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Written by: Mary Brintnall-Peterson, Ph.D., MBP Consulting, LLC, Professor Emeritus, UW-Extension & Caregiver.

(First article in a four-part series on ‘Staying Positive’ as a caregiver.)

As a caregiver, I am sure you have heard the statement—”Stay Positive” a million times. You’ve been told having a positive attitude will help keep the care receiver upbeat and that positive attitude enhances their chances of healing. But the reality is that it is difficult to stay positive when you are hit continually with bad medical reports, issues with insurance, Coronavirus pandemic restrictions, family dynamics, etc. The fact is, being an encouraging, optimistic, and positive caregiver isn’t easy!

Since I’ve been caring for my adult son who has colon cancer, I have tried to be positive and have done pretty good, but I have had bad days.  I know the importance of being positive as I touted the message of being positive when teaching caregiver classes. Now that I am living the life of a caregiver, I want to dig deeper into why it is important to be positive. I want to know how my body reacts to being positive and what strategies could be used or developed to maintain a positive attitude. I am sharing what I learned in a four-part series on staying positive as a caregiver.

The four articles are:

  1. Staying Positive: The Link Between Being Positive and Stress
    How our caregiving stress hinders being positive and maintaining a positive attitude.
  2. Staying Positive: How Our Bodies React to Stress
    Identifies differences in how our body reacts to stress versus positive thinking and a positive attitude.
  3. Staying Positive: Action Strategies to Help Caregivers Stay Positive
    Positive building strategies that can be added to your caregiver toolbox that involve others or require an action.
  4. Staying Positive: Internally Focused Strategies to Help Caregivers Stay Positive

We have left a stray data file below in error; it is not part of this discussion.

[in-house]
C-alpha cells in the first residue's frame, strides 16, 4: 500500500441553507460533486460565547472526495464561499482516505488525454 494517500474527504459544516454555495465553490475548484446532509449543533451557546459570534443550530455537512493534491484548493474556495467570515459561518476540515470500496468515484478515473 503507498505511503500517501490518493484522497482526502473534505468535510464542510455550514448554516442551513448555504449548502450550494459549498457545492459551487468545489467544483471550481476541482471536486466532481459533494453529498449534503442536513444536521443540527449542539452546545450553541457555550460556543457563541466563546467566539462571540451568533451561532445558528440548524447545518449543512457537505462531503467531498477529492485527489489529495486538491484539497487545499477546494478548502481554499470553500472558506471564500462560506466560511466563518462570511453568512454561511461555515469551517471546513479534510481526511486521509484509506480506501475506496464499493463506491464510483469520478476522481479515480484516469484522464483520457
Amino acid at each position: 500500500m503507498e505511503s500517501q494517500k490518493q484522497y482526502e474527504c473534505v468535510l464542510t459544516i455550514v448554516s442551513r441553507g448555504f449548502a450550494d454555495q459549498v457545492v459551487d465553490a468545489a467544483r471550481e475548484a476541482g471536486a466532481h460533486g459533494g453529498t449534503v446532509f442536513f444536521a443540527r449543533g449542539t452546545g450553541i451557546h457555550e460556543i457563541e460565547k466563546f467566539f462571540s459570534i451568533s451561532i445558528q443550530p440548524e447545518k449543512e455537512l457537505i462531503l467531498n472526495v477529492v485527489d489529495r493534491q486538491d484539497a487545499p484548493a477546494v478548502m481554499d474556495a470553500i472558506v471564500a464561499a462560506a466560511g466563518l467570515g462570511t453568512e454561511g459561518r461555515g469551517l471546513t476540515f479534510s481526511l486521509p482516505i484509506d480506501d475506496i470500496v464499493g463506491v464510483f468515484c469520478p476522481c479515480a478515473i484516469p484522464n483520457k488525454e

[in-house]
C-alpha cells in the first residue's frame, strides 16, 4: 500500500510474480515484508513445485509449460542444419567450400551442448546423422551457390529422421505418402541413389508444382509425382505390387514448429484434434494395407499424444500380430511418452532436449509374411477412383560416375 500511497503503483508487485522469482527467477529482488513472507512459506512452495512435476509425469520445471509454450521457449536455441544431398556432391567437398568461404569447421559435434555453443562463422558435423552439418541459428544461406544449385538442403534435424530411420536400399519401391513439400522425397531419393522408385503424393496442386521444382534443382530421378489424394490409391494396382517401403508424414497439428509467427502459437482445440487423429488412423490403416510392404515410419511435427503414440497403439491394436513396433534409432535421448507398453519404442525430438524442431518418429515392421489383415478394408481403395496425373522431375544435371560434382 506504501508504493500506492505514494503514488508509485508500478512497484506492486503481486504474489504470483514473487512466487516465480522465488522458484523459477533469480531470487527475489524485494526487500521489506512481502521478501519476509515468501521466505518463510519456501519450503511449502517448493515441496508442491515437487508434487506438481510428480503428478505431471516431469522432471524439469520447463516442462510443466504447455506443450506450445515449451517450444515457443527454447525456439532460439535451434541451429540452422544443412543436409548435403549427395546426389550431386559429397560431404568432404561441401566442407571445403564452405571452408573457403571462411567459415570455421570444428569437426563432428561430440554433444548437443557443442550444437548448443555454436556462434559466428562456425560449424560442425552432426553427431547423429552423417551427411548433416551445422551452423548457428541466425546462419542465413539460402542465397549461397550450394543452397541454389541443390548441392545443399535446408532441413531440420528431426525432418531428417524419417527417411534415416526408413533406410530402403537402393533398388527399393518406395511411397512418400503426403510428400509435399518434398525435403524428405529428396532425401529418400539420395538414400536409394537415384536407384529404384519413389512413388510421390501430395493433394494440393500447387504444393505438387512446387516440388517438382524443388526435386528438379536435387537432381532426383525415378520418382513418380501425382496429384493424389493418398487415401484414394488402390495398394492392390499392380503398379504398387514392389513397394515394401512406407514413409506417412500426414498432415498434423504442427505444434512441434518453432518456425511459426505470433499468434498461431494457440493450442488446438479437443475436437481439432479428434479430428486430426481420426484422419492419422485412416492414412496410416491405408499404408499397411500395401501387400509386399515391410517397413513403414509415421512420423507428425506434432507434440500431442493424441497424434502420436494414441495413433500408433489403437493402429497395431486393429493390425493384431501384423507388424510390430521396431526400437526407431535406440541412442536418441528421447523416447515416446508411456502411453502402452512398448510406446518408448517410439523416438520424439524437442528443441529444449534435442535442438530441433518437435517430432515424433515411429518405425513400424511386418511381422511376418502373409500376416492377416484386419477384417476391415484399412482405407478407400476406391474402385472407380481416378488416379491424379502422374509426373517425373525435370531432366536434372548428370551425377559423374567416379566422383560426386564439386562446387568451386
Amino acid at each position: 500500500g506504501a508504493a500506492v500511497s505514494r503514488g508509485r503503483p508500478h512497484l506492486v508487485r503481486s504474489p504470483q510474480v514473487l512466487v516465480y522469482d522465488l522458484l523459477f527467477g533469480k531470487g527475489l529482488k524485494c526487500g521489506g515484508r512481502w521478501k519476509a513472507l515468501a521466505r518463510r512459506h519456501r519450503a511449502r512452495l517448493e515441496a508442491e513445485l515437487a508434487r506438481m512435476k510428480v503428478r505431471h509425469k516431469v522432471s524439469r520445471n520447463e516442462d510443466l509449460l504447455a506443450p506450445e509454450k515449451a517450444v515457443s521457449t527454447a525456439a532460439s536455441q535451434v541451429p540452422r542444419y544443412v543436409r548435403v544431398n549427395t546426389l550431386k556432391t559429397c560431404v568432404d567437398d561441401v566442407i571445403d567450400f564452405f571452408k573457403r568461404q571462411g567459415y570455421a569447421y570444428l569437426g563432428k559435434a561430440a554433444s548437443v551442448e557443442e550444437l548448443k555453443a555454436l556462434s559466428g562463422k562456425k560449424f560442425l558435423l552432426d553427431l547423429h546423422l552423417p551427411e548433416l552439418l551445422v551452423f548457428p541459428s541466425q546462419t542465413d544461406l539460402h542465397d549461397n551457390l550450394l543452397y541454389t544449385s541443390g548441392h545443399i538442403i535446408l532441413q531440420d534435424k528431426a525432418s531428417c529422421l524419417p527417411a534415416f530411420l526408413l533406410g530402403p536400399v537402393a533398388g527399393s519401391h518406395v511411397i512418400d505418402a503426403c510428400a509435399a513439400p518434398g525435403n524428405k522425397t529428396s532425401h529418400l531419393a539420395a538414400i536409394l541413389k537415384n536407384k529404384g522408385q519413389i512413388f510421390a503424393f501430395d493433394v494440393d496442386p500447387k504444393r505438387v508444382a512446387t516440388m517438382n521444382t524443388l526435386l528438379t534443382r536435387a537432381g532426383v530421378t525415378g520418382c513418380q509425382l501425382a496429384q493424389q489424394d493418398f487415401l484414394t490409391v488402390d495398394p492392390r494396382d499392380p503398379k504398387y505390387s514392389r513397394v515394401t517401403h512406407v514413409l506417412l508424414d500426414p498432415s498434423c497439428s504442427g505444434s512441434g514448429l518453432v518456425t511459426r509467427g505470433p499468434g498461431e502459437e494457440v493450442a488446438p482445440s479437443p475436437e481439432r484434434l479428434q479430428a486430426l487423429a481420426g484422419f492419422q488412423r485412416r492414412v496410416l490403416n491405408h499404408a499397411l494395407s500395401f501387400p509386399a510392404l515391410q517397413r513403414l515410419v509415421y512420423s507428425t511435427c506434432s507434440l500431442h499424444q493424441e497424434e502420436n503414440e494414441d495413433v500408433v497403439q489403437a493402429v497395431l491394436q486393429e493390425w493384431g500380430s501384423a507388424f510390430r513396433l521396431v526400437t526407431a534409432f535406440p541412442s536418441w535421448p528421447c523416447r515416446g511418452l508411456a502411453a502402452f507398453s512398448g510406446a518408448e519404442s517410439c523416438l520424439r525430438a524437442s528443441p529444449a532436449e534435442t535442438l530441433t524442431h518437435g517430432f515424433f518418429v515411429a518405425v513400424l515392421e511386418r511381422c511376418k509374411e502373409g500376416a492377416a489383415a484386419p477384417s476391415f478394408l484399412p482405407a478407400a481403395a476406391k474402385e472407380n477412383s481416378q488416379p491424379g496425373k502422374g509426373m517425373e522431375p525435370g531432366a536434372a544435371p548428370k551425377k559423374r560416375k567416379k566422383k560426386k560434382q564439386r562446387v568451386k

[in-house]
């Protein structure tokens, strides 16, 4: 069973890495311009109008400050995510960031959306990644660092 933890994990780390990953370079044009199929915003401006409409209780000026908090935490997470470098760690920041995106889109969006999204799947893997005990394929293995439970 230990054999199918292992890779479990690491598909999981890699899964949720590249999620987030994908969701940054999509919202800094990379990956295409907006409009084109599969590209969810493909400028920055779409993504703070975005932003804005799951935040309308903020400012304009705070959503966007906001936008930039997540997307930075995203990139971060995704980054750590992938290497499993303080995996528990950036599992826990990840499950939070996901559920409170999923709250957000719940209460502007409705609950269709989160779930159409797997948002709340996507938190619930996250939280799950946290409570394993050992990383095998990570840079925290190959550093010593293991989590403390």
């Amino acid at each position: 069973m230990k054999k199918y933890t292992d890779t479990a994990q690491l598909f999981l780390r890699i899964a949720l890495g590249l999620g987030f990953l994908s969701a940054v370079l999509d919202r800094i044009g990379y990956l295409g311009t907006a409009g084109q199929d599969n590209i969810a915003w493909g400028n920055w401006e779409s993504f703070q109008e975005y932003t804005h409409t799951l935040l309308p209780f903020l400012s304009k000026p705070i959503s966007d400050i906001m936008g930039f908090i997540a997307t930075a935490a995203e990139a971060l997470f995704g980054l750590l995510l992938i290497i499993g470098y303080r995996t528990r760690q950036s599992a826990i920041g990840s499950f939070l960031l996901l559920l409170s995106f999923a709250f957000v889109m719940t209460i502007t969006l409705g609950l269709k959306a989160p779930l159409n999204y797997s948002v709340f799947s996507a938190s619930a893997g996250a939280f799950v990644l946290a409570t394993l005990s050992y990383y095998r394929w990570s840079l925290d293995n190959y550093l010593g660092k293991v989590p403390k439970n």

More positive building strategies that require self-reflection, learning new skills and are more internally focused.

I hope you find this series helpful. Personally, I’ve learned a lot about myself, stress, my body’s reaction to stress and ways to help me maintain a positive attitude.

Research on Benefits of Caregiving

Regardless of how stressed caregivers get, they always report how beneficial being a caregiver has been to them and how it has enriched their lives. Research verifies that caregivers gain positive experiences from caring for someone else. They report that the satisfaction of knowing their care receiver is getting excellent care plus they feel a sense of purpose and meaning.  If they are caring for parents, they feel a sense of giving back to someone who cared for them. Caregivers mention gains from their caregiving experiences as they learn about themselves and the care receiver’s condition, illness or disease.

As I care for my son, I have personally experienced numerous benefits.  I am honored to care for him and to be a part of his cancer journey.  I know he is getting great care which he appreciates. I enjoy hearing my son’s adventures in life as he is a great storyteller and his life motto is to live life, so he has lots stories to tell. We have discussed politics, past and current events, religion, TV series and shows and everything under the sun.  If I hadn’t been caring for him, I would have never heard some of his stories.  I value our new relationship as it’s stronger and deeper than it was in the past. We have had our ups and downs but have been able to work through them, which makes our relationship even stronger.

I am learning more about myself as a person, my strength, and my ability to do things (especially nursing tasks) I never thought I was capable of doing. I have become much more sensitive to others and their situations.  I find myself needing to reach out more to those who are ill, hurting, or need support. I’ve become more understanding of individuals with various health conditions. I have learned about colon cancer and the cancer world as it has its’ own vocabulary, treatments, medicines, alternative treatments, side effects, health care system, insurance processes and much more.  Even though this caregiving journey has had numerous trials and tribulations and at times I feel overwhelmed and stressed out, I work at staying positive as much as possible.

Even with the positive aspects of being a caregiver it is impossible to be upbeat all the time. At times I’m stressed, frustrated, angry and wonder exactly how this stress is hindering my ability to be positive.

Relationship Between Staying Positive & Stress